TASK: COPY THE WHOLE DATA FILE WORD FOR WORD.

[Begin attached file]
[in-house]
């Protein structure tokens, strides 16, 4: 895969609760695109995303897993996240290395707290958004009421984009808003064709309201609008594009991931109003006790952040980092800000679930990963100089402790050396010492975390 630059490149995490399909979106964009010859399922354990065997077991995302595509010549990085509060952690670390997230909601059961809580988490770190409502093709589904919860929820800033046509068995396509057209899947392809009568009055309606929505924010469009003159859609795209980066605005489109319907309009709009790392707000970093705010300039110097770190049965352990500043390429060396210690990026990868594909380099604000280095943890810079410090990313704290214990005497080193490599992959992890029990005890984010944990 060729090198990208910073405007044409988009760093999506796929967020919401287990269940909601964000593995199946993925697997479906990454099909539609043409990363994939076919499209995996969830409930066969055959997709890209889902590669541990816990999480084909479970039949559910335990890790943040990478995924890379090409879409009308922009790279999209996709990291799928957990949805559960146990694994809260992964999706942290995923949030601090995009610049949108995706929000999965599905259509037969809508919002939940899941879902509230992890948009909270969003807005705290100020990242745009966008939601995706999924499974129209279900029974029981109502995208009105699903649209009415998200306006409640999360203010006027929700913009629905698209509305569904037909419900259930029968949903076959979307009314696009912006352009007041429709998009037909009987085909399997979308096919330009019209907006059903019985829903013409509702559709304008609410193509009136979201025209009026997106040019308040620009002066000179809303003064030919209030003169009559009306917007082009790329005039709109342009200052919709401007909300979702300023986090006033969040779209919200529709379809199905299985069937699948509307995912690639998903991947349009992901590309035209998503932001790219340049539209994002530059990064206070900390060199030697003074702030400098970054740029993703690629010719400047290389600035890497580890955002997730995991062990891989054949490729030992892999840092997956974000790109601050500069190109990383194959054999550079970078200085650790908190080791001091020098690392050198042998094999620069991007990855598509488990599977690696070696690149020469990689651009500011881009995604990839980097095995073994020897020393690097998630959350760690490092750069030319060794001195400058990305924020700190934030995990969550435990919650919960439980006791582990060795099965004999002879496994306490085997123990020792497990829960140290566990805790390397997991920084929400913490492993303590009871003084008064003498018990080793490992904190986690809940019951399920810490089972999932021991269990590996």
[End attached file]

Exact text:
[in-house]
């Protein structure tokens, strides 16, 4: 895969609760695109995303897993996240290395707290958004009421984009808003064709309201609008594009991931109003006790952040980092800000679930990963100089402790050396010492975390 630059490149995490399909979106964009010859399922354990065997077991995302595509010549990085509060952690670390997230909601059961809580988490770190409502093709589904919860929820800033046509068995396509057209899947392809009568009055309606929505924010469009003159859609795209980066605005489109319907309009709009790392707000970093705010300039110097770190049965352990500043390429060396210690990026990868594909380099604000280095943890810079410090990313704290214990005497080193490599992959992890029990005890984010944990 060729090198990208910073405007044409988009760093999506796929967020919401287990269940909601964000593995199946993925697997479906990454099909539609043409990363994939076919499209995996969830409930066969055959997709890209889902590669541990816990999480084909479970039949559910335990890790943040990478995924890379090409879409009308922009790279999209996709990291799928957990949805559960146990694994809260992964999706942290995923949030601090995009610049949108995706929000999965599905259509037969809508919002939940899941879902509230992890948009909270969003807005705290100020990242745009966008939601995706999924499974129209279900029974029981109502995208009105699903649209009415998200306006409640999360203010006027929700913009629905698209509305569904037909419900259930029968949903076959979307009314696009912006352009007041429709998009037909009987085909399997979308096919330009019209907006059903019985829903013409509702559709304008609410193509009136979201025209009026997106040019308040620009002066000179809303003064030919209030003169009559009306917007082009790329005039709109342009200052919709401007909300979702300023986090006033969040779209919200529709379809199905299985069937699948509307995912690639998903991947349009992901590309035209998503932001790219340049539209994002530059990064206070900390060199030697003074702030400098970054740029993703690629010719400047290389600035890497580890955002997730995991062990891989054949490729030992892999840092997956974000790109601050500069190109990383194959054999550079970078200085650790908190080791001091020098690392050198042998094999620069991007990855598509488990599977690696070696690149020469990689651009500011881009995604990839980097095995073994020897020393690097998630959350760690490092750069030319060794001195400058990305924020700190934030995990969550435990919650919960439980006791582990060795099965004999002879496994306490085997123990020792497990829960140290566990805790390397997991920084929400913490492993303590009871003084008064003498018990080793490992904190986690809940019951399920810490089972999932021991269990590996």